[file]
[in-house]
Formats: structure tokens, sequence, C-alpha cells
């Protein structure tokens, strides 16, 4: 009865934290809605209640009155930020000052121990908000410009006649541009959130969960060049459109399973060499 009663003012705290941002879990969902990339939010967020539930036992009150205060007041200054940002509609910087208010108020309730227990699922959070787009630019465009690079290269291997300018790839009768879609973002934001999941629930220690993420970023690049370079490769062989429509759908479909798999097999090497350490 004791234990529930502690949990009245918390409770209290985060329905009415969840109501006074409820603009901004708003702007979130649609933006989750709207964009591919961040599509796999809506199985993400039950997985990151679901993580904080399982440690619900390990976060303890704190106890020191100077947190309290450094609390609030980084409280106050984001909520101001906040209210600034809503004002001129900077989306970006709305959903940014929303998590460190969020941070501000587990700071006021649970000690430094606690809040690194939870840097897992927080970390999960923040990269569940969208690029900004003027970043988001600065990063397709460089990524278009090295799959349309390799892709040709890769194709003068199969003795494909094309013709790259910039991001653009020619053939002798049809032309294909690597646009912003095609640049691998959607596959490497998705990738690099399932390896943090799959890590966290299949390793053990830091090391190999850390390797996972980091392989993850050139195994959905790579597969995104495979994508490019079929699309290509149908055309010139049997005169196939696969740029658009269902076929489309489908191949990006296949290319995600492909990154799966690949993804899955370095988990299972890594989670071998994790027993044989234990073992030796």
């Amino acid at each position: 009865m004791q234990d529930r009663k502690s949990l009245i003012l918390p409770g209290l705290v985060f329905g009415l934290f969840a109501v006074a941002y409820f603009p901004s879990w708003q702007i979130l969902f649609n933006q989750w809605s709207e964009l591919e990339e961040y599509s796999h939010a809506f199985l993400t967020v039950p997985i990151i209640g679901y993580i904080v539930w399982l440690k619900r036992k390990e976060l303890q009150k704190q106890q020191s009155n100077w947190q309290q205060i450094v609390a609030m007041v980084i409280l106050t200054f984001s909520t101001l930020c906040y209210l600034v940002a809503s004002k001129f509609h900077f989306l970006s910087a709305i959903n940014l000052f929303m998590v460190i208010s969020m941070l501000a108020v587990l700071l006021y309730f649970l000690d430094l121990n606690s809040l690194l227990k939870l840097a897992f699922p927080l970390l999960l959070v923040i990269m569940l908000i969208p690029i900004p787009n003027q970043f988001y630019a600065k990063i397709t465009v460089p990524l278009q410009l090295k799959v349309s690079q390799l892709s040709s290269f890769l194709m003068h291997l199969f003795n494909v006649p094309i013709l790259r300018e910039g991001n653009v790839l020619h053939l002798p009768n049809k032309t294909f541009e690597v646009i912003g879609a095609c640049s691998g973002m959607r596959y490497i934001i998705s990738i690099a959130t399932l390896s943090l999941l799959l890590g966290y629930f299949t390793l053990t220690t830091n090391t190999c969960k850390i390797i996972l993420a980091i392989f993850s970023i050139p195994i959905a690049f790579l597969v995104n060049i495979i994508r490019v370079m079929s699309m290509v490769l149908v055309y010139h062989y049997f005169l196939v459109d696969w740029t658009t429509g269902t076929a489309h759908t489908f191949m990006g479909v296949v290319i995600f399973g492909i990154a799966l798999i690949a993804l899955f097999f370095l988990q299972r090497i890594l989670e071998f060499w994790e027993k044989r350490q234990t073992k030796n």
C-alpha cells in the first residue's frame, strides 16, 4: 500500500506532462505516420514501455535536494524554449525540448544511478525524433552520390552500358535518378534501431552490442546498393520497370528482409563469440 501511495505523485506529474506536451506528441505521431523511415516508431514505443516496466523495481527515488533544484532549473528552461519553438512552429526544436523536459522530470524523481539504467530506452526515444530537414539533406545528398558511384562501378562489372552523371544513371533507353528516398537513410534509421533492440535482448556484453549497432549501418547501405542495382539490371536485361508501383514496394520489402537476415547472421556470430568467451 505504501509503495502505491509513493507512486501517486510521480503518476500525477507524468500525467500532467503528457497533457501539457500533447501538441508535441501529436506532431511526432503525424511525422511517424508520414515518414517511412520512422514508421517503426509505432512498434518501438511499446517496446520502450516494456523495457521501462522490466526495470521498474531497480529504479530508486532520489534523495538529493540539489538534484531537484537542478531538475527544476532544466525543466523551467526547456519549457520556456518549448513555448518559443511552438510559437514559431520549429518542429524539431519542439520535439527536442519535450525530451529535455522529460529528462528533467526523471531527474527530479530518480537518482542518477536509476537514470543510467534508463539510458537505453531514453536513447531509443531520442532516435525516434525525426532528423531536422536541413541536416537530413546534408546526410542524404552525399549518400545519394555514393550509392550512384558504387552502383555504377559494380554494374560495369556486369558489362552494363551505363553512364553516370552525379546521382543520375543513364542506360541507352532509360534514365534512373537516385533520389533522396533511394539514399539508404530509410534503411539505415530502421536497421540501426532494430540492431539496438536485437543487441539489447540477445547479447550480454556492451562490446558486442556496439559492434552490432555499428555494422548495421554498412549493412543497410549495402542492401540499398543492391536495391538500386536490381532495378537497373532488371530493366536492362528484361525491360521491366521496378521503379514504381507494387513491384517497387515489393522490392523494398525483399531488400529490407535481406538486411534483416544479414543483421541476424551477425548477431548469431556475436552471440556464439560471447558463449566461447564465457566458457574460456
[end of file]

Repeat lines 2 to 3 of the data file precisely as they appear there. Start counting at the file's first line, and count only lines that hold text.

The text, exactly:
Formats: structure tokens, sequence, C-alpha cells
């Protein structure tokens, strides 16, 4: 009865934290809605209640009155930020000052121990908000410009006649541009959130969960060049459109399973060499 009663003012705290941002879990969902990339939010967020539930036992009150205060007041200054940002509609910087208010108020309730227990699922959070787009630019465009690079290269291997300018790839009768879609973002934001999941629930220690993420970023690049370079490769062989429509759908479909798999097999090497350490 004791234990529930502690949990009245918390409770209290985060329905009415969840109501006074409820603009901004708003702007979130649609933006989750709207964009591919961040599509796999809506199985993400039950997985990151679901993580904080399982440690619900390990976060303890704190106890020191100077947190309290450094609390609030980084409280106050984001909520101001906040209210600034809503004002001129900077989306970006709305959903940014929303998590460190969020941070501000587990700071006021649970000690430094606690809040690194939870840097897992927080970390999960923040990269569940969208690029900004003027970043988001600065990063397709460089990524278009090295799959349309390799892709040709890769194709003068199969003795494909094309013709790259910039991001653009020619053939002798049809032309294909690597646009912003095609640049691998959607596959490497998705990738690099399932390896943090799959890590966290299949390793053990830091090391190999850390390797996972980091392989993850050139195994959905790579597969995104495979994508490019079929699309290509149908055309010139049997005169196939696969740029658009269902076929489309489908191949990006296949290319995600492909990154799966690949993804899955370095988990299972890594989670071998994790027993044989234990073992030796």